Harbor Verandas’ apartments are fully leased as are most of its five ground-floor commercial spaces that total 6,934 square feet. One of them, called Suite D that looks west across the harbor toward First Energy Stadium and measures 1,805 square feet is being built out for a new tenant, a private media studio for MacRumors which is an online consumer technology news outfit based in the suburbs of Richmond, VA. Dan Barbera, content creator for MacRumors and host of the MacRumors Show Podcast, says the studio is due to open in mid-January but cautions that the studio isn’t open to the public.
“The office is more so a media studio that’s going to be used to produce all of our shows,” Barbera said. “Our podcast will be taking place from there as well as any and all media found on our YouTube channel, Web site and social media. I am primarily a one-man operation as most other employees that do help me out are remote. Though expansion in the future, more local employees are on the table with this new space downtown.”
As has been written about here at NEOtrans and elsewhere, now is a tough time to be selling and financing real estate following the rise in interest rates. Pace said he is undeterred and continues to look for good deals and other opportunities. Another of those was to be on downtown’s lakefront. Cumberland had a lease with the city to develop 18 acres of land north of First Energy Stadium and was on track to start construction in 2020.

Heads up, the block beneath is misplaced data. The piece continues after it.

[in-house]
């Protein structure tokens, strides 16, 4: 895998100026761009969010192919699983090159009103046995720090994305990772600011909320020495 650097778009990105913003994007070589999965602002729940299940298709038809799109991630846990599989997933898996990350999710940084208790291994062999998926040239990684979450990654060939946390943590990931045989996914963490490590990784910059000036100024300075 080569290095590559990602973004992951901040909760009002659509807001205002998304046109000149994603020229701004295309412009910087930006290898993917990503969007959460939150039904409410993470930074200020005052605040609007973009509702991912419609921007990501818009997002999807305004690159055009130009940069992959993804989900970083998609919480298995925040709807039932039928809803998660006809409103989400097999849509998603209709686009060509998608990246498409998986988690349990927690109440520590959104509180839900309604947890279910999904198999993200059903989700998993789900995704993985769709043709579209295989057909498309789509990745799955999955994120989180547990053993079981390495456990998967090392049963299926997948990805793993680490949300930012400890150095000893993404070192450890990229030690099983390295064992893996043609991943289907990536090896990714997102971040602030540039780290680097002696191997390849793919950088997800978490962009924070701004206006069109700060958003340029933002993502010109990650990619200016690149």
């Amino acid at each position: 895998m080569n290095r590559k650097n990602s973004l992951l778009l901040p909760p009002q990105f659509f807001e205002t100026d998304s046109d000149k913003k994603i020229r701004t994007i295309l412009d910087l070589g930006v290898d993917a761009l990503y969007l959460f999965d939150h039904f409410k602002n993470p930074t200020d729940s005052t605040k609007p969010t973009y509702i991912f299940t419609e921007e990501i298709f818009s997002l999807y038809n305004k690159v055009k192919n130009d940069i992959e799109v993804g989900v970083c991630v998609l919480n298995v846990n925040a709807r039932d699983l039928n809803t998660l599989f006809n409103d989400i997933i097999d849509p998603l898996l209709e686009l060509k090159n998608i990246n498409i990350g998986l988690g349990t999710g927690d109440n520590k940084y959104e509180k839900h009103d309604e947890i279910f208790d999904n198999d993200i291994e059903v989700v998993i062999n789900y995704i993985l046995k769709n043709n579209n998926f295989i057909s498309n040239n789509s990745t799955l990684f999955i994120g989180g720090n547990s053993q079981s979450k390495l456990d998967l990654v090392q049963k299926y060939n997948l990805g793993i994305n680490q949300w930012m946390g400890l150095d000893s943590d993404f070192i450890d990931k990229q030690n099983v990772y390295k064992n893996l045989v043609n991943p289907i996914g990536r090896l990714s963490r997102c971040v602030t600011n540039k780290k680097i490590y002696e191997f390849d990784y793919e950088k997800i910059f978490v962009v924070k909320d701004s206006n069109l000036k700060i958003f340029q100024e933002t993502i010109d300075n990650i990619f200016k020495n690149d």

That was until then-Mayor Frank Jackson gave the development rights to the Haslam family, owner of the Cleveland Browns. The Haslams also have sought to develop land in Columbus next to Lower.com Field, home of the Major League Soccer Columbus Crew owned by the Haslam family. However, despite the city’s approval of ambitious plans for Astor Park, no construction has taken place.
An apartment at the Harbor Verandas on East 9th Street Pier at North Coast Harbor. Each of the 16 residential units has 10-foot-high ceilings, a fireplace in every living room and access to 29 indoor parking spaces (Newmark).
In Cleveland, after lakefront warehouses north of the Browns’ stadium were razed in the winter of 2021 to make way for events related to the National Football League Draft, the Greater Cleveland Sports Commission paved the land for 2,000 waterfront parking spaces. The commission called the parking lot “temporary” but the move was criticized by Ward 3 Councilman Kerry McCormack and lakefront advocate Dick Clough, executive board chair of the Green Ribbon Coalition. Both called for the creation of a public park instead.
Last month, Pace allowed his 10-year lease to lapse as manager and master lessee at the Fifth Street Arcade in downtown where Cumberland’s corporate offices were located. He said he could have renewed it for another 10 years but didn’t have the appetite for that kind of work into his 70s. Cumberland’s office was moved to the Baker Electric Building, 7100 Euclid Ave., in Cleveland’s Midtown neighborhood. In 2006, Cumberland renovated and later acquired the Baker Electric Building, a former electric car manufacturing plant converted into offices and lab spaces. But Pace said he isn’t ready to retire yet from making real estate deals.
“I’m a deal junkie,” he said.
He recently partnered with Brian Smith, Cleveland Clinic’s former director of strategic project development in CedarTech LLC to acquire and renovate the Clinic’s six-story DD Building, 10900 Carnegie Ave. to provide offices for technology firms. CedarTech purchased the 49,205-square-foot, 66-year-old building and 1.37 acres of land in July for $1.36 million.
On that same day, county records shows, CedarTech also acquired from the Clinic for $162,045 two vacant, tiny parcels totaling 0.248 acres at 10728 Carnegie. Those are surrounded by other undeveloped parcels totaling 0.84-acres and owned by the nonprofit community development corporation University Circle Inc., located at the intersection of Carnegie Avenue and Stokes Boulevard. But Pace said he has no immediate plans for that site.